Improving response to chemotherapy in triple-negative breast cancer
Of the more than 16,000 Australian women diagnosed with breast cancer each year about 15 per cent, 2400 women, have a sub-type of the disease called triple negative breast cancer.
Women with triple-negative breast cancer have less treatment options and poor outcomes compared to women with other type of breast cancer, so there is an urgent need to improve treatment methods.
Chemotherapy is a component of treatment for many types of breast cancer, but it is the only effective treatment for triple negative breast cancer. It is a powerful tool; however it has undesirable side effects and can become less effective over time if tumours develop resistance, causing patients to relapse even if their initial treatment was effective.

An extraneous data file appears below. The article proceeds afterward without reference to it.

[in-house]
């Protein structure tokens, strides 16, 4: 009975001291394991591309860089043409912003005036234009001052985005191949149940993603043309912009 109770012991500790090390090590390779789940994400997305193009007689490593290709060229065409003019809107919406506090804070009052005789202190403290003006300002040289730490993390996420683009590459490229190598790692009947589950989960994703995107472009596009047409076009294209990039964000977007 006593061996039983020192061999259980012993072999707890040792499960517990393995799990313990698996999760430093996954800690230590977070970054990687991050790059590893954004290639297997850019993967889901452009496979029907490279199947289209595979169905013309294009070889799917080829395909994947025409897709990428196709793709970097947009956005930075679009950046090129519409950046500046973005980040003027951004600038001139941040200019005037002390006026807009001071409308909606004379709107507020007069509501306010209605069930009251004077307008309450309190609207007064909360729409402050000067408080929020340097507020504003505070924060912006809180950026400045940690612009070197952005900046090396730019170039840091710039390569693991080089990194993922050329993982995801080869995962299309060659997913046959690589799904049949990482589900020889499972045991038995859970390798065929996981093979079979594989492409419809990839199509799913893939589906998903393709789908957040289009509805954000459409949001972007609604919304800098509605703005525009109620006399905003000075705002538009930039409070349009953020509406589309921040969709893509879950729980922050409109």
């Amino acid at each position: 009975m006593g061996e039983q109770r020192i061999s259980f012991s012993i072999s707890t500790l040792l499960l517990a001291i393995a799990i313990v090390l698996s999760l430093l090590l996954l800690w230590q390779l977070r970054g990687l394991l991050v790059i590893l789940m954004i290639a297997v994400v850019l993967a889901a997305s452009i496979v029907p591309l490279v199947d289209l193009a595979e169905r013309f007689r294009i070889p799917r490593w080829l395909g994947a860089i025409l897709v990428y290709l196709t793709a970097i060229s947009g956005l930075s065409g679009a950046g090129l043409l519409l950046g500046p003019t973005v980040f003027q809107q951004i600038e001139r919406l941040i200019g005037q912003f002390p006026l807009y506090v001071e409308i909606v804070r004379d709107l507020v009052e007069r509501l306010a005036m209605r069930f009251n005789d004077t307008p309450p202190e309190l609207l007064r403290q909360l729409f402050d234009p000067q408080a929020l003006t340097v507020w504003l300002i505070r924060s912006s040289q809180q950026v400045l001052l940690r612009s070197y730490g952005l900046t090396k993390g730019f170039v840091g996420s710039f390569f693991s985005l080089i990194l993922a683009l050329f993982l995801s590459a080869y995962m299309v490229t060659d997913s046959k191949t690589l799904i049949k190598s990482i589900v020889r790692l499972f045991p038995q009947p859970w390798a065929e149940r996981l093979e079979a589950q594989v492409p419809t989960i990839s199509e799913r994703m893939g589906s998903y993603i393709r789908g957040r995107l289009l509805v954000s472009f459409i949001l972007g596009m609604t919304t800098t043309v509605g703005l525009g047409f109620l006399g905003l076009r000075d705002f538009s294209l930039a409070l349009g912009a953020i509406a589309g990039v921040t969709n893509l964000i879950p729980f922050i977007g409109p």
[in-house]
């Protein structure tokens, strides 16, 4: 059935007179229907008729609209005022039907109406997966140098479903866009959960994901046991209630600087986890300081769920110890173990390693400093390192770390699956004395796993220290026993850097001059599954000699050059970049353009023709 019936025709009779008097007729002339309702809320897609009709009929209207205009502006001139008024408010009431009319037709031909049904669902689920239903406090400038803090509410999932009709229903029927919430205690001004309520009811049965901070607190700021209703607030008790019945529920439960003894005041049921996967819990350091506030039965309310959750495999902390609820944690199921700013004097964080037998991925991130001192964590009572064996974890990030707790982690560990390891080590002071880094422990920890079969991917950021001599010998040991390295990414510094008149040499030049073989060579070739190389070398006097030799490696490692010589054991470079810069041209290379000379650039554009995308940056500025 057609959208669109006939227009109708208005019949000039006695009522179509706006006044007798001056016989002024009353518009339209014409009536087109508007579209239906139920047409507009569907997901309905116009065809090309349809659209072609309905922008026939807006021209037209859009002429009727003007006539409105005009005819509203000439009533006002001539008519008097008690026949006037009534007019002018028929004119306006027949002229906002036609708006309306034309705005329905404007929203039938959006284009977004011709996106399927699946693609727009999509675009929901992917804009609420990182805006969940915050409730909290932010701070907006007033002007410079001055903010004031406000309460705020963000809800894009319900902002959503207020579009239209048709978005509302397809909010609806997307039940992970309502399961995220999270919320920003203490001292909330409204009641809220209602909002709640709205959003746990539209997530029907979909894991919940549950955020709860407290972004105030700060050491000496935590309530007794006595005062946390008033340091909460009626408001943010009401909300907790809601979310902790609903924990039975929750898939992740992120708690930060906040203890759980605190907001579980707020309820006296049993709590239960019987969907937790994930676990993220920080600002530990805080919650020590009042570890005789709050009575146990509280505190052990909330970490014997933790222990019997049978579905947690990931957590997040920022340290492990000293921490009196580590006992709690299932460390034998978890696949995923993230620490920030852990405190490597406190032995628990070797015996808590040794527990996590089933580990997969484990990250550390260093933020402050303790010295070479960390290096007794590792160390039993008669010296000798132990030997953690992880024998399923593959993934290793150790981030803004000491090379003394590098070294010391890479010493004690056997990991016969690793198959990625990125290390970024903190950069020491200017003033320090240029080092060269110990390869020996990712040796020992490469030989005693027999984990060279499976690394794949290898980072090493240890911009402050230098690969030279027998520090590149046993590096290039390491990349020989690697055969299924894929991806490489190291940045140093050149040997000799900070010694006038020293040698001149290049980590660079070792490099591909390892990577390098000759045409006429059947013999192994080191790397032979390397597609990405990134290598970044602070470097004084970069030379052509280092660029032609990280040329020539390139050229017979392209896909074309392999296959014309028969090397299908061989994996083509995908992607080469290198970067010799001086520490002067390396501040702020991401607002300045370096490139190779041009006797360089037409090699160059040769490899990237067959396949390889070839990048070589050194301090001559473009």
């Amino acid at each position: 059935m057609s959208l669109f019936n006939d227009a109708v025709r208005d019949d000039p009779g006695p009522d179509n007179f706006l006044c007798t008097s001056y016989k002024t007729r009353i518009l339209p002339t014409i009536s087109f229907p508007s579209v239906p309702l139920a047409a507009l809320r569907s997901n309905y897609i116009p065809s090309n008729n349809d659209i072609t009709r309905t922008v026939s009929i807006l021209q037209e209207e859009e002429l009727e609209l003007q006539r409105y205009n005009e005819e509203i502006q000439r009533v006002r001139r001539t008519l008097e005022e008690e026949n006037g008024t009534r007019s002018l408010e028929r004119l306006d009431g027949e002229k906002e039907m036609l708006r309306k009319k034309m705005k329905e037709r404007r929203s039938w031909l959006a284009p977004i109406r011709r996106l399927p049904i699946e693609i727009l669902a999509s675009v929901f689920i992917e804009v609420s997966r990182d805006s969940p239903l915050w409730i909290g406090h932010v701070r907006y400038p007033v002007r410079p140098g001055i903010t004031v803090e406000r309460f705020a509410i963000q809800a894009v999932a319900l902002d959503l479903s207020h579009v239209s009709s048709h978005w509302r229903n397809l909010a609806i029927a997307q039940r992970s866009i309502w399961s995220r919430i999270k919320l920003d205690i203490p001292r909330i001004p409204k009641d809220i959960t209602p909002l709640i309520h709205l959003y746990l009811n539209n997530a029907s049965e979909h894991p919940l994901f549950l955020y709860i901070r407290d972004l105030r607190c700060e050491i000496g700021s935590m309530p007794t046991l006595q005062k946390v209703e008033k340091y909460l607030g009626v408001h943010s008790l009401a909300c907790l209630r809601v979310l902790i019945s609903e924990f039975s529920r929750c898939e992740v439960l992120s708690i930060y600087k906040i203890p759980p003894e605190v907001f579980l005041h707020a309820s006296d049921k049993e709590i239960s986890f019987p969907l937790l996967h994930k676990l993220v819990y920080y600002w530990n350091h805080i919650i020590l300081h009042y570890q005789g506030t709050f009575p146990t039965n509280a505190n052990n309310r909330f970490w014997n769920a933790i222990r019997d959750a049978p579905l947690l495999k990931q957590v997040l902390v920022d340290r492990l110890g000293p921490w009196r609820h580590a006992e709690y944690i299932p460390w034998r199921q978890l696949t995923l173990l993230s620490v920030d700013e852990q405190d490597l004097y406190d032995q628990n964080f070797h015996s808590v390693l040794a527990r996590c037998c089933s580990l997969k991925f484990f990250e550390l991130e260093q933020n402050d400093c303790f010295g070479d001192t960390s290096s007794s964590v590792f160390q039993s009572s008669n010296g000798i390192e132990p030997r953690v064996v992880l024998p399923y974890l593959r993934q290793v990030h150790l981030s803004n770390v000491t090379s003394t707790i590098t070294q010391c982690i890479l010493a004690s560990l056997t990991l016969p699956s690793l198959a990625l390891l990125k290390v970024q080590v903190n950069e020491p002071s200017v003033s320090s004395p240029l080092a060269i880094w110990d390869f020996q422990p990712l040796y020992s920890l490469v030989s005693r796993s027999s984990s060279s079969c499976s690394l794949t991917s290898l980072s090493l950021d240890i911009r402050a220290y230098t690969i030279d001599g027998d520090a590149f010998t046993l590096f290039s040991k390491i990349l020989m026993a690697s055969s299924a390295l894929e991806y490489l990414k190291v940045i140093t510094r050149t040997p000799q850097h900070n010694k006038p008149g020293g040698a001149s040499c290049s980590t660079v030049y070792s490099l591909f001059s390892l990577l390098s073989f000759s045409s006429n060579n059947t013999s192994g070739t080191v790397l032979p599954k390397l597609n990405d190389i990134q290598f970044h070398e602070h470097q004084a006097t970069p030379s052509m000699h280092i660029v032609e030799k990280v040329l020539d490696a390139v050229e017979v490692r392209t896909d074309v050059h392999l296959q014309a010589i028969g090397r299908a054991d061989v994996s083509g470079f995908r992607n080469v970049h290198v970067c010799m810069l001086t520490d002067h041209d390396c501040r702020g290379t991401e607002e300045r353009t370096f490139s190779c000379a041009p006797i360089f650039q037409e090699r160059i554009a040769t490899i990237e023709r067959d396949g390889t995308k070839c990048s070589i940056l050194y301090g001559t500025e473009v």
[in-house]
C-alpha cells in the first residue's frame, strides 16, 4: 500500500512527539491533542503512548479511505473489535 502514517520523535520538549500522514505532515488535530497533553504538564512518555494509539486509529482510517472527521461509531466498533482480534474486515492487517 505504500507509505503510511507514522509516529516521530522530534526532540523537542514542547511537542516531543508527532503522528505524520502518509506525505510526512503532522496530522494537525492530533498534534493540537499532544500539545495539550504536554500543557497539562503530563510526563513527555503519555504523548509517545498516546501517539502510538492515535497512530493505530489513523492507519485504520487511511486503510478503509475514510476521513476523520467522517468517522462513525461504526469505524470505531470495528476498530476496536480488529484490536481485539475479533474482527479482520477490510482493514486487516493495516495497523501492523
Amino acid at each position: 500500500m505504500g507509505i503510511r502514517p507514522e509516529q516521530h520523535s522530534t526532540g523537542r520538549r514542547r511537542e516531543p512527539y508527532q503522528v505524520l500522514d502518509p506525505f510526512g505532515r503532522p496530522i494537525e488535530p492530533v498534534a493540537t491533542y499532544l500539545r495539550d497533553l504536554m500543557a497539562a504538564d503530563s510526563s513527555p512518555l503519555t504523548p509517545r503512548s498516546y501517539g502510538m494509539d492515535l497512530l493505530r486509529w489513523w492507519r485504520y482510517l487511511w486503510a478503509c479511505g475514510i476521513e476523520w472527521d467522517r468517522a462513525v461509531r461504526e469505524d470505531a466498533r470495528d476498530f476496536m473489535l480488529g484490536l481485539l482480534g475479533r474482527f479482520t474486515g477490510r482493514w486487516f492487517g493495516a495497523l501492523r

Many chemotherapy drugs work by damaging the DNA of the cancer’s cells. Some tumours can reverse the effect of the treatment by repairing the damage and continuing to divide and grow.
A promising approach to treating drug resistance is to prevent the cancer cells from repairing the damage caused by the drug. Professor Rob Baxter and his team have discovered a previously unknown way in which triple-negative breast cancer cells can repair DNA that has been damaged by chemotherapy.
The aim of this project is to learn more about this process and discover how to prevent it. Ultimately, the aim is to develop a new treatment that would allow chemotherapy to work more effectively, improving survival for many women with triple negative breast cancer.